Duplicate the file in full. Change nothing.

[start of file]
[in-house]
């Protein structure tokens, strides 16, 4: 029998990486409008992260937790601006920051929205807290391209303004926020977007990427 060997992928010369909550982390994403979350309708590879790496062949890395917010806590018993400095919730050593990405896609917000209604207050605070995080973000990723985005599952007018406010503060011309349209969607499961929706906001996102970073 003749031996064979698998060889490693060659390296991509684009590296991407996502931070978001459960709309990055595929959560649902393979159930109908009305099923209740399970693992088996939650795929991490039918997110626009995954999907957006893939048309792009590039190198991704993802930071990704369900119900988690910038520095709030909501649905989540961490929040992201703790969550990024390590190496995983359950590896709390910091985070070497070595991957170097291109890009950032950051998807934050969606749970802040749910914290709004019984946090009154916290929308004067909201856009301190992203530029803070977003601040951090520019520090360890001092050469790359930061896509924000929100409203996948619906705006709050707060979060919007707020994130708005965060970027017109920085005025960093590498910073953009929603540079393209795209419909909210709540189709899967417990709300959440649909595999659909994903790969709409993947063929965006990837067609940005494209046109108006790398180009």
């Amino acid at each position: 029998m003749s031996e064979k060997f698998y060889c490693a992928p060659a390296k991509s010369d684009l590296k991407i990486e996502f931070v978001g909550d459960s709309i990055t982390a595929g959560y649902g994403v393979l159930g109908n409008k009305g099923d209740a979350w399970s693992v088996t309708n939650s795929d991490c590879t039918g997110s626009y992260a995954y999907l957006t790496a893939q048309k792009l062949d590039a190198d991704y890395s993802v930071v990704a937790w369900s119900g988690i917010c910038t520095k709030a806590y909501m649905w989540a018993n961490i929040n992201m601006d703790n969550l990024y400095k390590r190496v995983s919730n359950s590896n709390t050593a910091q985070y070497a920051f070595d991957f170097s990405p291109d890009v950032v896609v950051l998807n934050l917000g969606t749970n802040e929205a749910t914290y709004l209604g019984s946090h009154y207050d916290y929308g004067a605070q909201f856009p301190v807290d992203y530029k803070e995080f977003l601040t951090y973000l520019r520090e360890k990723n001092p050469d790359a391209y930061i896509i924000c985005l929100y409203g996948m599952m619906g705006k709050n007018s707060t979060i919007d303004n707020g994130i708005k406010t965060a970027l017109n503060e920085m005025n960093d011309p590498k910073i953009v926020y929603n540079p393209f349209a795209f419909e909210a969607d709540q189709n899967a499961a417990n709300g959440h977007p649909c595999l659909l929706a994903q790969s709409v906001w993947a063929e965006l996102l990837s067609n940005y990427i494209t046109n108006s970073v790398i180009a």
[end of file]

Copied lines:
[in-house]
């Protein structure tokens, strides 16, 4: 029998990486409008992260937790601006920051929205807290391209303004926020977007990427 060997992928010369909550982390994403979350309708590879790496062949890395917010806590018993400095919730050593990405896609917000209604207050605070995080973000990723985005599952007018406010503060011309349209969607499961929706906001996102970073 003749031996064979698998060889490693060659390296991509684009590296991407996502931070978001459960709309990055595929959560649902393979159930109908009305099923209740399970693992088996939650795929991490039918997110626009995954999907957006893939048309792009590039190198991704993802930071990704369900119900988690910038520095709030909501649905989540961490929040992201703790969550990024390590190496995983359950590896709390910091985070070497070595991957170097291109890009950032950051998807934050969606749970802040749910914290709004019984946090009154916290929308004067909201856009301190992203530029803070977003601040951090520019520090360890001092050469790359930061896509924000929100409203996948619906705006709050707060979060919007707020994130708005965060970027017109920085005025960093590498910073953009929603540079393209795209419909909210709540189709899967417990709300959440649909595999659909994903790969709409993947063929965006990837067609940005494209046109108006790398180009």
């Amino acid at each position: 029998m003749s031996e064979k060997f698998y060889c490693a992928p060659a390296k991509s010369d684009l590296k991407i990486e996502f931070v978001g909550d459960s709309i990055t982390a595929g959560y649902g994403v393979l159930g109908n409008k009305g099923d209740a979350w399970s693992v088996t309708n939650s795929d991490c590879t039918g997110s626009y992260a995954y999907l957006t790496a893939q048309k792009l062949d590039a190198d991704y890395s993802v930071v990704a937790w369900s119900g988690i917010c910038t520095k709030a806590y909501m649905w989540a018993n961490i929040n992201m601006d703790n969550l990024y400095k390590r190496v995983s919730n359950s590896n709390t050593a910091q985070y070497a920051f070595d991957f170097s990405p291109d890009v950032v896609v950051l998807n934050l917000g969606t749970n802040e929205a749910t914290y709004l209604g019984s946090h009154y207050d916290y929308g004067a605070q909201f856009p301190v807290d992203y530029k803070e995080f977003l601040t951090y973000l520019r520090e360890k990723n001092p050469d790359a391209y930061i896509i924000c985005l929100y409203g996948m599952m619906g705006k709050n007018s707060t979060i919007d303004n707020g994130i708005k406010t965060a970027l017109n503060e920085m005025n960093d011309p590498k910073i953009v926020y929603n540079p393209f349209a795209f419909e909210a969607d709540q189709n899967a499961a417990n709300g959440h977007p649909c595999l659909l929706a994903q790969s709409v906001w993947a063929e965006l996102l990837s067609n940005y990427i494209t046109n108006s970073v790398i180009a």